This is a discussion on setting up your own Ethereum Private Node. A private node is very handy for testing configuration options, smart contract code and in general playing around with blockchain environment.
Ethereum is currently the most popular blockchain platform for cryptocurrency and distributed ledger logic use cases in various domains.
This is tested on the following OS, but the steps are equally valid for MacOS and Windows To Setup An Ethereum Private Node
Although the most popular Ethereum node software is their Go client (Geth), but Parity client, developed on Rust language allows for extra configurations mode for running an Ethereum instance. You can download Parity for our platform from Parity.io
For Ubuntu OS, the download is a debian package that can be installed from the software center on a double click. On install it should be available as an environment command:
(this will print out all config parameter information.)
Parity uses the toml file to configure the process when parity starts off. There is an out of the box parameter set that runs parity Ethereum node in development mode.
G50-70:~$parity — chain dev
This will start off the Ethereum dev node on your machine with regular default parameters. It’s possible to customize the parameters using a toml (toml language) file. The default toml file on the ethcore github page is obsolete, we would need to comment out a bunch of parameters.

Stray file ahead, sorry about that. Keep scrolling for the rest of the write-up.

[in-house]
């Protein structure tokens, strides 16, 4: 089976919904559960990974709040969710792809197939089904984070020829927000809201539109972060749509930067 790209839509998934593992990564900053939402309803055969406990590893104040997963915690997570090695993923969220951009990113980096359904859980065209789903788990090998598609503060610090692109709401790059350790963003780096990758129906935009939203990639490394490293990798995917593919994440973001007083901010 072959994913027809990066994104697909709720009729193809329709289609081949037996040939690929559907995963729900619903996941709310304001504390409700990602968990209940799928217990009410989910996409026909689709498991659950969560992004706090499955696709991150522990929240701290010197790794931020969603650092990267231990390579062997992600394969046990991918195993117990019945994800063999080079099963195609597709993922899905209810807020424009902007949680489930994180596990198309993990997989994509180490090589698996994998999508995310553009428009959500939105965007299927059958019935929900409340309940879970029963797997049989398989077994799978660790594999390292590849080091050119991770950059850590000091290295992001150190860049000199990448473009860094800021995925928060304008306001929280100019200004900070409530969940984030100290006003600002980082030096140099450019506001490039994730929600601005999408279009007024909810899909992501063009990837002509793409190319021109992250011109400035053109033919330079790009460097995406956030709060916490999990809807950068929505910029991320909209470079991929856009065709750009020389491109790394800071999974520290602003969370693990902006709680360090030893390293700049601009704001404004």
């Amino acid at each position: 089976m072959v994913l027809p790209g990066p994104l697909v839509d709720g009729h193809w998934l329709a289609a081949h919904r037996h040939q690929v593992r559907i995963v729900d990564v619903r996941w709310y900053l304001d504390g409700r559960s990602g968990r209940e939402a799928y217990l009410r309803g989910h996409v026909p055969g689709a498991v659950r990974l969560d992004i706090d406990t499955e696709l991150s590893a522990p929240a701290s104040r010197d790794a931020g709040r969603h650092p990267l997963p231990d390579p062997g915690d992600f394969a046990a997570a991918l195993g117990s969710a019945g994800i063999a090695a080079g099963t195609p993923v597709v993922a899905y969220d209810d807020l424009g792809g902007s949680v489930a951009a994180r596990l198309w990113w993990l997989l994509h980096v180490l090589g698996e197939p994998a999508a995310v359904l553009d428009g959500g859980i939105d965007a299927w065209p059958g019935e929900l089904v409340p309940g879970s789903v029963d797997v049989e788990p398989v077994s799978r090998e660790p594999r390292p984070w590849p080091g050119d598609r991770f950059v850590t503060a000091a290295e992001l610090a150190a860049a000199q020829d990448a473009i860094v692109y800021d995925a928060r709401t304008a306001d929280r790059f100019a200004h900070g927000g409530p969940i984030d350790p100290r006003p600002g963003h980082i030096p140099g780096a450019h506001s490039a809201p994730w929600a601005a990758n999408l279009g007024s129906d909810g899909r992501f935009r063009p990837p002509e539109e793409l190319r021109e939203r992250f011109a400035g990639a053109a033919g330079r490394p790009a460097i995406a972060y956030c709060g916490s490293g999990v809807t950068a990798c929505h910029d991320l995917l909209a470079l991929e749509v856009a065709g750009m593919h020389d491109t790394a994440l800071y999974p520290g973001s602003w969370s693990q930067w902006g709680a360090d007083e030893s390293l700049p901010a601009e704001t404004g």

With these parameters, the blockchain will be created in the base_path during processing.
The node can be started with the customized toml. (Assuming its in the same path)
G50-70:~$parity — config dev.toml
where dev.toml is the parameter file placed in the same directory.
The analysis of individual parameters with defaults is listed here: parity toml
You can also use the config generator tool to generate this file. Parity instance can also be customized with of command line parameters with identical names as toml parameters.
Running a local instance is a choice we have made, we could alternately connect to mainnet (default) or testnet (public testing environment). These choices and a couple of other parameters from the chain specifications.
An important choice to make as a chain spec is what is the confirmation mode. Parity offers multiple modes using the “engine” spec to configure a Proof Of Work or Proof Of Authority chain. We will go into the engine parameter in later sections. For now, important chain specs are named. params, genesis, accounts.
The name is any phrase that you want to give to your chain, params hold some max values, genesis has some genesis phase offsets. The accounts hold the specific account config that the chain starts off with. You will create an account in the following section. In the account parameter, you can add the starting ether balance you want to give to your account with account specific configuration.
A tool to generate chain specs can be found here. The file used for this demo can be
Before starting the chain, we need to create an account that forms our coinbase. In case we start to mine on production, this account will receive the ether rewards.
G50-70:~$parity account new — chain chain_spec.json — keys-path dev_chain/signer
The chain_spec.json is the chain spec file and dev_chain/signer is the path to your private keys, refer to these in the toml file. You will be prompted for a password, once you type it, you will receive a newly created account.
Once the account is created add it to the chain_spec file in the accounts element. add this :